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Is “Green” The “New Imperialism” Or The “New Communism?

December 20, 2009

(ht/) Bruce Nussbaum on December 19

The real failure in Copenhagen to get firm, legal commitments to cut greenhouse gases to slow global warming is a failure of paradigm and process. It is time to end the guilt-tripping, finger-wagging, top-down, United Nations-based regulation-and-punishment paradigm and shift to a more positive, bottoms-up, individual-behavior, incentive-based model. It is time to design a positive, glowing picture of a better possible life for Asians, Americans, Europeans, poor and rich alike by presenting positive pathways of behavior to a sustainable future. Innovation to create incentives to change individual and CEO behaviors will ultimately prove better than negotiations among 197 national politicians. If ever there was a job for innovators and design thinkers, this is it.

I just came back from an international design conference in Singapore that basically had European and American post-consumerist innovation/design consultants presenting to a pro-consumerist Asian audience. They offered a strident hair-shirt message of cutting back, saving, and sobriety. In short, moving to a limited-growth kind of economy to stop the planet from dying. The Asian audience wouldn’t buy it. In fact, it infuriated many in the audience who saw the message as a new form of Western imperialism.

I have seen the same thing happen at the World Economic Forum in Davos and at conferences in China and India. Western preaching on cutting back, Asian anger at limiting economic growth. The inevitable response to the West is “you have a great way of life, we want it too. Don’t you dare tell us to stop growing and lifting our people out of poverty.”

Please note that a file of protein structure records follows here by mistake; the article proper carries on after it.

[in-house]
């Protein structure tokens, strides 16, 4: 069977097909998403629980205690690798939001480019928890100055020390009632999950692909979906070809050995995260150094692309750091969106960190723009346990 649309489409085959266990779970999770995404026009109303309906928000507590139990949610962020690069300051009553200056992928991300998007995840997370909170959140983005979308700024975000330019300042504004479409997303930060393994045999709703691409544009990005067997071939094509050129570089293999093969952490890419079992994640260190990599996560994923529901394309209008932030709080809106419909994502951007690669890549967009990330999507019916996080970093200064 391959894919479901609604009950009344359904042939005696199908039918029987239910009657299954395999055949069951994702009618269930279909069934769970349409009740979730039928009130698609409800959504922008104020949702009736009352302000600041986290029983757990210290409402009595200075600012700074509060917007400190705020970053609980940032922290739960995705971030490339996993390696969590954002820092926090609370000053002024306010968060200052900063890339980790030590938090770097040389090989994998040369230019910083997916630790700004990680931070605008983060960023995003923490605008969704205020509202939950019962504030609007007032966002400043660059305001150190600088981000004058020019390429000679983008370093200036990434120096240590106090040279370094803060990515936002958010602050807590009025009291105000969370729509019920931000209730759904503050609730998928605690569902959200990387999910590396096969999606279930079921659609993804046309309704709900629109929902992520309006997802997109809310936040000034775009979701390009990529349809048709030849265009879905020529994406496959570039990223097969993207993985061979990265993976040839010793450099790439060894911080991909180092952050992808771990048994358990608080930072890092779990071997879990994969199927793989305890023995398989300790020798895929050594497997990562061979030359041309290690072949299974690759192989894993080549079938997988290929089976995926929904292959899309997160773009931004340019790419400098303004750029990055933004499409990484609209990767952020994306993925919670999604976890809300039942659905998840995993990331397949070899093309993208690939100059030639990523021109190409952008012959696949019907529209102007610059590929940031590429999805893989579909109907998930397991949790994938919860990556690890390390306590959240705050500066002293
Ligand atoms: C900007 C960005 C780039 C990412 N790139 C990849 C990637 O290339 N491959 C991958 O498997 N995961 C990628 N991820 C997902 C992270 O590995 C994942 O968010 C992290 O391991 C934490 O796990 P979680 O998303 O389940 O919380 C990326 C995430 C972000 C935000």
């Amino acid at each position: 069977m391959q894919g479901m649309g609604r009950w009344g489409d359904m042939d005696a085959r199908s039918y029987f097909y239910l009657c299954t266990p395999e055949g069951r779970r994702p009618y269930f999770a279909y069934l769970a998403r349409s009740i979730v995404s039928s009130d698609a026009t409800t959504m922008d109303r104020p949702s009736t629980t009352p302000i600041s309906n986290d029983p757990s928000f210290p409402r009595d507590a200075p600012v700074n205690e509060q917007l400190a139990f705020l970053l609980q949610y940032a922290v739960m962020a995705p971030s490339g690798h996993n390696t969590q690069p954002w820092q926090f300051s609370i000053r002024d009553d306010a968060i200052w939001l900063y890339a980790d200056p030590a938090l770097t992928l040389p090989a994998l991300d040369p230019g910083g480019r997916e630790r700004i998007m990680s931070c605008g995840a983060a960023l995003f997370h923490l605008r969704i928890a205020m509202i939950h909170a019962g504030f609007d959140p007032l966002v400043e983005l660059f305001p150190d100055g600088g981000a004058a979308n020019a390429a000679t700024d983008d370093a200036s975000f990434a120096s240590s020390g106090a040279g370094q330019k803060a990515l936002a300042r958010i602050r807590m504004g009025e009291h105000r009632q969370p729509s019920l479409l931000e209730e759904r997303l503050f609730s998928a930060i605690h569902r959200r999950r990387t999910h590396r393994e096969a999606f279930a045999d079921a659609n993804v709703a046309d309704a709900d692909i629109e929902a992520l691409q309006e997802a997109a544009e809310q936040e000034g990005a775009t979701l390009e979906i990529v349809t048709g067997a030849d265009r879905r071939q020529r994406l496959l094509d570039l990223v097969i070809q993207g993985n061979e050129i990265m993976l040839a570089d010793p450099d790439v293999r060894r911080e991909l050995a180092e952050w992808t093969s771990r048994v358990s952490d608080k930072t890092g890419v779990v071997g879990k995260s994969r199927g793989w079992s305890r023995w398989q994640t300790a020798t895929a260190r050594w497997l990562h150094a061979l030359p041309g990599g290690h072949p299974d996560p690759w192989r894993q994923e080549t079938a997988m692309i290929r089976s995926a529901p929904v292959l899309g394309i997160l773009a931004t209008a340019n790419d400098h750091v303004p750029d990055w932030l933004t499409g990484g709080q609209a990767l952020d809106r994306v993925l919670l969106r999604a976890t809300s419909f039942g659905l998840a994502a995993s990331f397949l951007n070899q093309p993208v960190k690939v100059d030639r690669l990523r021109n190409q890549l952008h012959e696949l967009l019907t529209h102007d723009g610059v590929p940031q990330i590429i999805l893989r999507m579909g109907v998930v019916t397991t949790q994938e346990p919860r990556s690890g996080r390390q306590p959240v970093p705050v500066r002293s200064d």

This is not entirely an Asian point of view either. China isn’t the only country with deep poverty. Global warming isn’t at the top of the priority list among the unemployed in Michigan, Florida or the Navajo reservation in Arizona. It is no accident that in the US, “green” is quickly becoming viewed as the “new communism” by the political right

afraid of big government, lower economic growth and higher unemployment. In a weird way, it parallels the perception of green as the “new imperialism” by the left in India, China, Africa and other poorer countries fearful of the West imposing limits to their growth.

What struck me in Asia was how advanced the discussion on sustainability already is and how similar it is to the conversation in the US. Actually, I believe there is less “denialism” going on in China on climate change than in the US. Chinese parents in Shanghai know that the filthy air isn’t good for their children.

Copenhagen shows that we need to design innovative systems that allow strong economic growth while changing the way we achieve it.

We need to design new personal status systems that emphasize services over stuff, renting/sharing as well as owning (ZipCar), reuse and open source over throw-away and closed, non-carbon over carbon. We need tech platforms and tools that provide us with the information on how to build our own low-carbon lives.

And yes, we need government help in generating these incentives– serious tax and capital incentives to get us to a high-growth, low pollution future. China has 100 million all-electric scooters on the road, tens of millions of hot water solar heaters on roofs and millions of electric space heaters replacing coal stoves in homes because the government offers individual incentives. It has the fastest growing solar panel and electric car industries in the world because the government offers business strong financial incentives.

It’s time to shift the perception of green from the “new communism” and “new imperialism” to the “new individualism” and make better choices and behaviors the driving force of a high-growth, low-carbon future.

Business Week


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